Subject: AFP: Ramos-Horta attacks Australia's for policy
Date: Mon, 30 Nov 1998 20:35:05 -0500
From: "John M. Miller" <firstname.lastname@example.org>
Agence France Presse
East Timor activist Ramos Horta attacks Australia's foreign policies SYDNEY, Nov 29
East Timor resistance leader Jose Ramos Horta said Sunday Australia's foreign policies were morally bankrupt and devoid of new ideas after Canberra gave its support to Indonesian military chief General Wiranto.
The 1996 Nobel peace prize winner said the move highlighted a government lacking courage. "Australia's foreign policy is morally bankrupt, devoid of new ideas, devoid of courage," he said in Sydney.
"Things are changing, things in Indonesia are developing fast but Australia clings to the old policies of embracing the military which is under severe criticism in the new Indonesia." Defence Minister John Moore returned Sunday from talks with Wiranto and Indonesian President B.J. Habibie in which he praised the armed forces, saying there was no reason why Australia could not work with them in the future. "We understand the enormous role ABRI (Indonesian armed forces) plays in this country," Moore said. "We have very good understandings with them. General Wiranto is a very competent person."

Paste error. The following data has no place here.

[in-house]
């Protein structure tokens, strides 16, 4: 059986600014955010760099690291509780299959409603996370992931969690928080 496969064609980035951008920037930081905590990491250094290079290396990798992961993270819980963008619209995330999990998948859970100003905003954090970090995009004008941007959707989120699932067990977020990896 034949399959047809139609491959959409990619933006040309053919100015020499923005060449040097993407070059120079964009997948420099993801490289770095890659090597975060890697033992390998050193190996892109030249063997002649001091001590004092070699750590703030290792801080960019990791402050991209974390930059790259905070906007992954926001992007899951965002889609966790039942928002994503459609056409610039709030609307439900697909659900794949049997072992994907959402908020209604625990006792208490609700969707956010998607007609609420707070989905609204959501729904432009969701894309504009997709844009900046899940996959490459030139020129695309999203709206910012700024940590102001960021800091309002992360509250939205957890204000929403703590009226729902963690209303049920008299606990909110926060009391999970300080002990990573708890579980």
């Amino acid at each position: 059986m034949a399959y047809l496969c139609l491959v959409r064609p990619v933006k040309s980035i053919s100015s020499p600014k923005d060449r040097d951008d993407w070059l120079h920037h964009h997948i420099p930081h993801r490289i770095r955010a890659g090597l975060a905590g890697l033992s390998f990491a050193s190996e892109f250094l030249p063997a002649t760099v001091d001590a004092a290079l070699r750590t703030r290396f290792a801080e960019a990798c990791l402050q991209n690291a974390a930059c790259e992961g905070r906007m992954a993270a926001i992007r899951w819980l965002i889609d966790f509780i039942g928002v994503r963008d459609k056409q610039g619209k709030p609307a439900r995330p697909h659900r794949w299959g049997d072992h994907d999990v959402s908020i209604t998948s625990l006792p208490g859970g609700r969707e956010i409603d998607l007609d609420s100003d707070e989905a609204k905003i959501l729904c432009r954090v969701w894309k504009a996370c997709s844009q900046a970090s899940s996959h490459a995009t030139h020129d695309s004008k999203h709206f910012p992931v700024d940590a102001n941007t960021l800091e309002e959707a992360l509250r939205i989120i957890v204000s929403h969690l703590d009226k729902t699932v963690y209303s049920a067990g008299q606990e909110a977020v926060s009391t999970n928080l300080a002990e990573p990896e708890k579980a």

Wiranto is facing harsh criticism for the actions of his troops in recent weeks, in which dozens of students have been killed during bloody riots on Jakarta's streets. Ramos Horta, who lives in exile, said Australia should cease military cooperation with Indonesia until it had achieved genuine democracy. "The problem with Australia is that instead of supporting democracy -- and democracy means that the army must get out of politics in Indonesia -- it goes on embracing the same people that kept Suharto in power for 32 years," he said. "Embracing the same thugs who are responsible for the genocide in East Timor, the killings of the students in Jakarta."
Ramos Horta has previously claimed successive Australian governments have helped Indonesia cover up its atrocities in East Timor.
He said those directly responsible for crimes in East Timor should be brought to justice in the same way that former Chilean dictator Augusto Pinochet is expected to be. An announcement Saturday by a United Nations envoy that Indonesia and Portugal were moving closer to an agreement to give East Timor wide-ranging autonomy was met with caution. "If that autonomy arrangement removes Indonesian troops out of East Timor and all prisoners are released, if it is a transition arrangement until a referendum on self-determination can be held, it is acceptable," he said. "We will reject forcefully if autonomy means we remain within the Indonesian republic." Indonesia invaded the former Portuguese colony in 1975 and declared it its 27th province the following year. Australia is the only country to have formally recognised the annexation. mp/jal